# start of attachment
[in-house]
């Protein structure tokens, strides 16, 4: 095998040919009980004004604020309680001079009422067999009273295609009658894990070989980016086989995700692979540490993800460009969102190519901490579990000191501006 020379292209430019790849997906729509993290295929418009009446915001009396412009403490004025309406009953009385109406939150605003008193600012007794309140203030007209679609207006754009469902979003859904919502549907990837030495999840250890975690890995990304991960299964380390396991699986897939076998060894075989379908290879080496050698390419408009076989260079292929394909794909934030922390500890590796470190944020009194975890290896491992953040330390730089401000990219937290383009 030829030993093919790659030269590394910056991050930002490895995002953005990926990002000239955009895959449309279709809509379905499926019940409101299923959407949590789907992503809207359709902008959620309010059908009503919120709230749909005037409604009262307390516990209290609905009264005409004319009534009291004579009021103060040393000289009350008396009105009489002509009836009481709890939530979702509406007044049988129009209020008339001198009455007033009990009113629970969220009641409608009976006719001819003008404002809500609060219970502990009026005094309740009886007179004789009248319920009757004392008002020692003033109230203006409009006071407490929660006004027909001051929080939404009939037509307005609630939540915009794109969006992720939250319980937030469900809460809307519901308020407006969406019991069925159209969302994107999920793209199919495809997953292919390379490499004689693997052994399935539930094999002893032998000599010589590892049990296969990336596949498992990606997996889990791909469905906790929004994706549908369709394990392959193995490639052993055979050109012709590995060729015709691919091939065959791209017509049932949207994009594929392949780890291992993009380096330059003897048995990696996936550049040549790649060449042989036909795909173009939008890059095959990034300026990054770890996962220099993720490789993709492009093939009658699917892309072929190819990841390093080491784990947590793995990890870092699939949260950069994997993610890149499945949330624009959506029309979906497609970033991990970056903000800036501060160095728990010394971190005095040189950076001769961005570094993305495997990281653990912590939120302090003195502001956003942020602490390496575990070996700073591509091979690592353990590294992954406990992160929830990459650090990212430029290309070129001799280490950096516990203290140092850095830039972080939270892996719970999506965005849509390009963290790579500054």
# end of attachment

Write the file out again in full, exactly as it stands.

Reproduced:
[in-house]
């Protein structure tokens, strides 16, 4: 095998040919009980004004604020309680001079009422067999009273295609009658894990070989980016086989995700692979540490993800460009969102190519901490579990000191501006 020379292209430019790849997906729509993290295929418009009446915001009396412009403490004025309406009953009385109406939150605003008193600012007794309140203030007209679609207006754009469902979003859904919502549907990837030495999840250890975690890995990304991960299964380390396991699986897939076998060894075989379908290879080496050698390419408009076989260079292929394909794909934030922390500890590796470190944020009194975890290896491992953040330390730089401000990219937290383009 030829030993093919790659030269590394910056991050930002490895995002953005990926990002000239955009895959449309279709809509379905499926019940409101299923959407949590789907992503809207359709902008959620309010059908009503919120709230749909005037409604009262307390516990209290609905009264005409004319009534009291004579009021103060040393000289009350008396009105009489002509009836009481709890939530979702509406007044049988129009209020008339001198009455007033009990009113629970969220009641409608009976006719001819003008404002809500609060219970502990009026005094309740009886007179004789009248319920009757004392008002020692003033109230203006409009006071407490929660006004027909001051929080939404009939037509307005609630939540915009794109969006992720939250319980937030469900809460809307519901308020407006969406019991069925159209969302994107999920793209199919495809997953292919390379490499004689693997052994399935539930094999002893032998000599010589590892049990296969990336596949498992990606997996889990791909469905906790929004994706549908369709394990392959193995490639052993055979050109012709590995060729015709691919091939065959791209017509049932949207994009594929392949780890291992993009380096330059003897048995990696996936550049040549790649060449042989036909795909173009939008890059095959990034300026990054770890996962220099993720490789993709492009093939009658699917892309072929190819990841390093080491784990947590793995990890870092699939949260950069994997993610890149499945949330624009959506029309979906497609970033991990970056903000800036501060160095728990010394971190005095040189950076001769961005570094993305495997990281653990912590939120302090003195502001956003942020602490390496575990070996700073591509091979690592353990590294992954406990992160929830990459650090990212430029290309070129001799280490950096516990203290140092850095830039972080939270892996719970999506965005849509390009963290790579500054």